Anyone who knows the reviewer would raise an eyebrow about my reading a book on how to exercise better, but this is subtitled ‘The surprising science of how we can exercise better, train smarter and live longer’. Gretchen Reynolds delivers an impressive balance between exploring scientific studies in the area of exercise and practical guidance for everyday folk.
One problem with studies in health and fitness is that it isn’t always easy to tell the difference between a small subjective study with insufficient data to draw an significant conclusions and large studies that have been replicated and confirmed in their findings. It is also often quite difficult to distinguish pick out where the link between exercise and health is causal and where it is just correlated (i.e. statistically linked in some way, but the exercise didn’t actually cause the health benefits, because, say, people who do this exercise also tend to have a better lifestyle). Reynolds is reasonably good in this respect, usually making it clear where a study is insufficient to draw concrete conclusions, but the lack of certainly on the quality of the data in some cases is probably the weakest aspect of the findings.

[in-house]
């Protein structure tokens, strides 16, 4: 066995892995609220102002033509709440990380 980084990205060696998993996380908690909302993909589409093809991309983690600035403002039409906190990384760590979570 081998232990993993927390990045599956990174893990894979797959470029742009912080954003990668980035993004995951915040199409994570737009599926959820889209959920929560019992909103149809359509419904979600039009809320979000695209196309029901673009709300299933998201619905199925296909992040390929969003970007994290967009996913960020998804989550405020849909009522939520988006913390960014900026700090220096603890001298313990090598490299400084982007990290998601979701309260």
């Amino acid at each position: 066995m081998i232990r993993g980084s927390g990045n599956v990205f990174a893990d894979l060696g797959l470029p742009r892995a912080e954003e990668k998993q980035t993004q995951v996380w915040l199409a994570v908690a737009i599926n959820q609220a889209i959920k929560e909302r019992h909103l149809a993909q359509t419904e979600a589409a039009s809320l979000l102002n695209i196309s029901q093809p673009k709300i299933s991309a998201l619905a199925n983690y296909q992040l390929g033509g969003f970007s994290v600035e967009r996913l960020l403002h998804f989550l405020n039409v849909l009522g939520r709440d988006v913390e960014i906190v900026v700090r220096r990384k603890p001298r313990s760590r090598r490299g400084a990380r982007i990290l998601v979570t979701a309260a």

Even so, this is a very readable book, perhaps particularly for someone who hates exercise. It also delivers a fair number of surprises – for instance that static stretching is actually damaging rather than beneficial, and that Andy Murray’s famed ice baths are nothing more than a placebo. Sorry, Andy, won’t be joining you. Whether you are interested in the science of the human body or want to improve your fitness with minimum effort, this book is well worth a look.